Occasionally, babesiosis cases were recorded from northern Rhode Island, where tick abundance is below the proposed transmission risk threshold. These cases are likely to have resulted from travel to areas with dense tick populations or receipt of transfusion (4) from donors who lived in Babesia-enzootic areas. These cases cannot be accounted for in our research, which is based on the assumption that disease was acquired peridomestically.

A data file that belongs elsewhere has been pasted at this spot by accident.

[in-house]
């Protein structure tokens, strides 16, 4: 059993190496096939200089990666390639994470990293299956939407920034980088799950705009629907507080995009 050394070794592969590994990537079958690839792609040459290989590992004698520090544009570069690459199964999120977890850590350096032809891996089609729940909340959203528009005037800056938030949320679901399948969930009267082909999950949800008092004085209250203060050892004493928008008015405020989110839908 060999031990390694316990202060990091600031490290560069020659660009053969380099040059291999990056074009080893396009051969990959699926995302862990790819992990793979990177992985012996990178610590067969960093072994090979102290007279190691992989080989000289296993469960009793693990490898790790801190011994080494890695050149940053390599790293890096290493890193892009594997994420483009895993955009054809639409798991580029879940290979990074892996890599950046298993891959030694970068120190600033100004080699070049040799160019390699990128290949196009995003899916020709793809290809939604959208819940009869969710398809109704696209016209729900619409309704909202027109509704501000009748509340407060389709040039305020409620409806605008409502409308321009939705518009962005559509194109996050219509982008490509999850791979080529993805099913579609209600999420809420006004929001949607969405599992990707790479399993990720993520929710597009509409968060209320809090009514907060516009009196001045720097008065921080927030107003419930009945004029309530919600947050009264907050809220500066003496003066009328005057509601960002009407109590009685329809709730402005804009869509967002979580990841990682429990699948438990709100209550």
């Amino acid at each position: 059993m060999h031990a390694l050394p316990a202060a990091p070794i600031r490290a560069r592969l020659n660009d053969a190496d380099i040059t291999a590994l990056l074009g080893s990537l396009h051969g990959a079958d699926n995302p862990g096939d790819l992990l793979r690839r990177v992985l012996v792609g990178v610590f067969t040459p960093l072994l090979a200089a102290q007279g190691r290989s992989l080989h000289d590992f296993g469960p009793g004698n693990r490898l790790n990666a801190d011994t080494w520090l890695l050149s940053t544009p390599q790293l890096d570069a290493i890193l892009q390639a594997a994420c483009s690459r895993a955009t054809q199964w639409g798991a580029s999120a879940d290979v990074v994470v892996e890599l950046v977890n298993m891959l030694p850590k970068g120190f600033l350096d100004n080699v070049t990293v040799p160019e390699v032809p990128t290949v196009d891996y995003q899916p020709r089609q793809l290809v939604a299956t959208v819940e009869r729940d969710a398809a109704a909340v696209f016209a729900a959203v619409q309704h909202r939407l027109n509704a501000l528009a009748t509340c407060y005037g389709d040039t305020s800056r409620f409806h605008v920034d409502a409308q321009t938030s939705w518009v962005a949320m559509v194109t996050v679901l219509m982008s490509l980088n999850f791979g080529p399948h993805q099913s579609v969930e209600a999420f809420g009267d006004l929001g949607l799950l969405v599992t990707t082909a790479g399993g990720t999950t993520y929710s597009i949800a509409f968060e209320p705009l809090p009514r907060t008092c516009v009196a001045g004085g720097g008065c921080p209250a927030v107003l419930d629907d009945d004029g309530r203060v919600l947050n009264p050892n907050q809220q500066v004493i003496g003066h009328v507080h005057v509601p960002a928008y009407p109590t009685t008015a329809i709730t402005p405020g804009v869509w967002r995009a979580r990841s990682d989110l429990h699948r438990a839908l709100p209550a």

A proportion of the increase in human babesiosis incidence during 1998-2004 may be the result of greater awareness of this disease, more correct diagnoses, and more case reporting. To some extent, incidence of babesiosis does seem to be increasing in relation to that of Lyme disease but does not appear to be, as has been suggested, approaching that of Lyme disease in areas of Rhode Island (8). Most cases in our sample were in elderly persons (>60 years of age), in contrast with research by Krause et al., which found that age-to-incidence rate ratio was similar for younger persons (<60 years of age) (8). When incidence rates for babesiosis and Lyme disease among patients [greater than or equal to] 60 years of age were directly compared, the proportions of patients with Lyme disease who also had babesiosis were 2.4% in 1998, 7.7% in 1999, 18.8% in 2000, 18.8% in 2001, 16.7% in 2002, 12.6% in 2003, and not calculated in 2004 because of different method of recording Lyme disease. This differential is most likely explained by the smaller geographic distribution of B. microti-infected ticks compared with B. burgdorferi-infected ticks; however, the lower rate of B. microti infection in ticks is probably a contributing factor. This lower rate means that more tick bites per person are needed to produce infection.